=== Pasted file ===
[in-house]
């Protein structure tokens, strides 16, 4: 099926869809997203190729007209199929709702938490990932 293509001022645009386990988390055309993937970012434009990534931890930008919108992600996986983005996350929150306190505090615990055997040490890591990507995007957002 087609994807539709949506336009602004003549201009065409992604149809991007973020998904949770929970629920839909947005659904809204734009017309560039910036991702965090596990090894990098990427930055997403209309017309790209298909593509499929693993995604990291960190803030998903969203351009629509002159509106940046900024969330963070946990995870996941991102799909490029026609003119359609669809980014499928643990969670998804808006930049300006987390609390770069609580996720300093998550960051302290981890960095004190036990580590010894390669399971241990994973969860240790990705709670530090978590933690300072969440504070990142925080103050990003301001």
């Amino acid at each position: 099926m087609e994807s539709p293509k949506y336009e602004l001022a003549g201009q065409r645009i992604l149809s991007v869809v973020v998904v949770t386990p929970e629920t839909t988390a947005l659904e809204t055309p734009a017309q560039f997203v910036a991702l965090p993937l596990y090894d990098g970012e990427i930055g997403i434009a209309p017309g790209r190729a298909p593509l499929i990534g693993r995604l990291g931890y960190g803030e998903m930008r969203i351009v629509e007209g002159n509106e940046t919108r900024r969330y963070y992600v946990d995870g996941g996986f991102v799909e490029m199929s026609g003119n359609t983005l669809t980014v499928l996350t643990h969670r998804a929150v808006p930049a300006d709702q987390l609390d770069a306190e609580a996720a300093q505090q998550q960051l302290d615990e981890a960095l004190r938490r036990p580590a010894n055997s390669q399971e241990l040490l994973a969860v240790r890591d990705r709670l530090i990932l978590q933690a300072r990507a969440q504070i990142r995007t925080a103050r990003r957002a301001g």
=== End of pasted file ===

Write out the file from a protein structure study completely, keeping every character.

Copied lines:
[in-house]
């Protein structure tokens, strides 16, 4: 099926869809997203190729007209199929709702938490990932 293509001022645009386990988390055309993937970012434009990534931890930008919108992600996986983005996350929150306190505090615990055997040490890591990507995007957002 087609994807539709949506336009602004003549201009065409992604149809991007973020998904949770929970629920839909947005659904809204734009017309560039910036991702965090596990090894990098990427930055997403209309017309790209298909593509499929693993995604990291960190803030998903969203351009629509002159509106940046900024969330963070946990995870996941991102799909490029026609003119359609669809980014499928643990969670998804808006930049300006987390609390770069609580996720300093998550960051302290981890960095004190036990580590010894390669399971241990994973969860240790990705709670530090978590933690300072969440504070990142925080103050990003301001």
């Amino acid at each position: 099926m087609e994807s539709p293509k949506y336009e602004l001022a003549g201009q065409r645009i992604l149809s991007v869809v973020v998904v949770t386990p929970e629920t839909t988390a947005l659904e809204t055309p734009a017309q560039f997203v910036a991702l965090p993937l596990y090894d990098g970012e990427i930055g997403i434009a209309p017309g790209r190729a298909p593509l499929i990534g693993r995604l990291g931890y960190g803030e998903m930008r969203i351009v629509e007209g002159n509106e940046t919108r900024r969330y963070y992600v946990d995870g996941g996986f991102v799909e490029m199929s026609g003119n359609t983005l669809t980014v499928l996350t643990h969670r998804a929150v808006p930049a300006d709702q987390l609390d770069a306190e609580a996720a300093q505090q998550q960051l302290d615990e981890a960095l004190r938490r036990p580590a010894n055997s390669q399971e241990l040490l994973a969860v240790r890591d990705r709670l530090i990932l978590q933690a300072r990507a969440q504070i990142r995007t925080a103050r990003r957002a301001g």